What is a health care representative?

Connecticut permits an adult to appoint a health care representative.  Although Connecticut law uses the term “health care representative,” this type of appointment is also known by other names that you may have heard, including “health care proxy” or “health care power of attorney.” 

By appointing someone as your health care representative, you’re giving that person the legal authority to make medical decisions for you if your doctor determines that you cannot make those decisions for yourself.  There are two reasons why you may not be able to make those decisions for yourself:  (1) you’re not able to understand or appreciate the nature and consequences of health care decisions; or (2) you’re not able to reach and communicate informed decisions about your health care. 

If called upon to make medical decisions for you, your health care representative will be able to exercise significant control of your care as he or she will have the power to decide whether to consent to or refuse any treatment, service or procedure.  Subject to your living will, this includes the power to decide whether to provide or withhold life support systems.  Because of the significant authority your health care representative will have over your medical care, it’s important to appoint someone you trust that knows you, your values, and your beliefs.  It is also a good idea to appoint a backup health care representative that can make decisions for you if your primary health care representative is unavailable for any reason at the time any medical decisions need to be made.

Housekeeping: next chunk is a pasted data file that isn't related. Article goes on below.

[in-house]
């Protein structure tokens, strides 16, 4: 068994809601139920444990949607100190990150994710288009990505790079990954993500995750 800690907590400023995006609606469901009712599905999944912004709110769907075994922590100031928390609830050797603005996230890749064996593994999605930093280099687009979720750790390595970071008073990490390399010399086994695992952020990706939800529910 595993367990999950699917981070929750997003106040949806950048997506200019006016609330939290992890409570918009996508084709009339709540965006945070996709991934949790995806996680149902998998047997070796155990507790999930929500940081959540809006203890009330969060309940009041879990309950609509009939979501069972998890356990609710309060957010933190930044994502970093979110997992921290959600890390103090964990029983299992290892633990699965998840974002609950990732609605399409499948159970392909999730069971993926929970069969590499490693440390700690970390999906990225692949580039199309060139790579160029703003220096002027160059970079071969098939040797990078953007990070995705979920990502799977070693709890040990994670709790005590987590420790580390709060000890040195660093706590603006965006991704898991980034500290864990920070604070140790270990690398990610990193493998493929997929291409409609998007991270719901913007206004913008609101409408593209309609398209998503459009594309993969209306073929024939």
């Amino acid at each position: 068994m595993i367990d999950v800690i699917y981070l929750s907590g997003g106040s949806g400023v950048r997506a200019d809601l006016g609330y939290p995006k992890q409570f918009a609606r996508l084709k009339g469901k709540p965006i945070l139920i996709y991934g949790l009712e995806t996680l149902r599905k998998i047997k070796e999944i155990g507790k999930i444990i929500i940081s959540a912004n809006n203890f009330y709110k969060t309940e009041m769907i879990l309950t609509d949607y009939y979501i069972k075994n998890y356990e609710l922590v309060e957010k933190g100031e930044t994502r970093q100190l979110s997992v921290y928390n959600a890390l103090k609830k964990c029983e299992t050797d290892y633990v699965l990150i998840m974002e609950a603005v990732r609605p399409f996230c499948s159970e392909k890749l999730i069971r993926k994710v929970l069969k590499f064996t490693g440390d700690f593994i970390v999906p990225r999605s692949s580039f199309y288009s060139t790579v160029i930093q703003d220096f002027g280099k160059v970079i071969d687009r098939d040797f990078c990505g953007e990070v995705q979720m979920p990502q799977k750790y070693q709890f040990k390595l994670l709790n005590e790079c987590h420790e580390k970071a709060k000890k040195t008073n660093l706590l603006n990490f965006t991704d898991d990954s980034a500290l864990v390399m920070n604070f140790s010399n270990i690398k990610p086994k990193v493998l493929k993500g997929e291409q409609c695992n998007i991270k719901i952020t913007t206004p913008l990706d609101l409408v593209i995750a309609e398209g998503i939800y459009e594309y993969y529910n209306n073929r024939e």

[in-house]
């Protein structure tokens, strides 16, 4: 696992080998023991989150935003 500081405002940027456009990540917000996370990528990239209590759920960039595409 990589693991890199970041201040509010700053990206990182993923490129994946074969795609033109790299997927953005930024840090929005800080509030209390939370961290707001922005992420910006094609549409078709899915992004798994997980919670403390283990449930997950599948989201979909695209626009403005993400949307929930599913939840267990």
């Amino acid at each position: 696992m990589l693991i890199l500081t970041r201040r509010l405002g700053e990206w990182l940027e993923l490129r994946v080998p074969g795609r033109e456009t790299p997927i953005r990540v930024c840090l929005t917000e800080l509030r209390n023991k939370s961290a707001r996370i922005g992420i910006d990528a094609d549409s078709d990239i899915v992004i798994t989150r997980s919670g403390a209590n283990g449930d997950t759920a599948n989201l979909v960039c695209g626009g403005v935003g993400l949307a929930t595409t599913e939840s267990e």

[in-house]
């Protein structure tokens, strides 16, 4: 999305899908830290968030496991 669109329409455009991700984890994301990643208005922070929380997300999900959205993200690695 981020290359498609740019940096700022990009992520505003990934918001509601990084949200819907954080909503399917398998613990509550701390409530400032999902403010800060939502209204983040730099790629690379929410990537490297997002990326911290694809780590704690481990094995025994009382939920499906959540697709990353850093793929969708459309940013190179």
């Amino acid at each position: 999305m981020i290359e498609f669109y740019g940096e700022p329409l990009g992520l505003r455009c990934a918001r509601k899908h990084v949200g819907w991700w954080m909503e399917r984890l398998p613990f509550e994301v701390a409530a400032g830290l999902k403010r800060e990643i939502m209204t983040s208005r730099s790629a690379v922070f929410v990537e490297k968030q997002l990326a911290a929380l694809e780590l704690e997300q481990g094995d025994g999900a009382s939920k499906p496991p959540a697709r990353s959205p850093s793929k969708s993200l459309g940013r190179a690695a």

Connecticut law allows you to prepare a single document that combines multiple estate planning tools concerning health care.  For more information about this document, click here.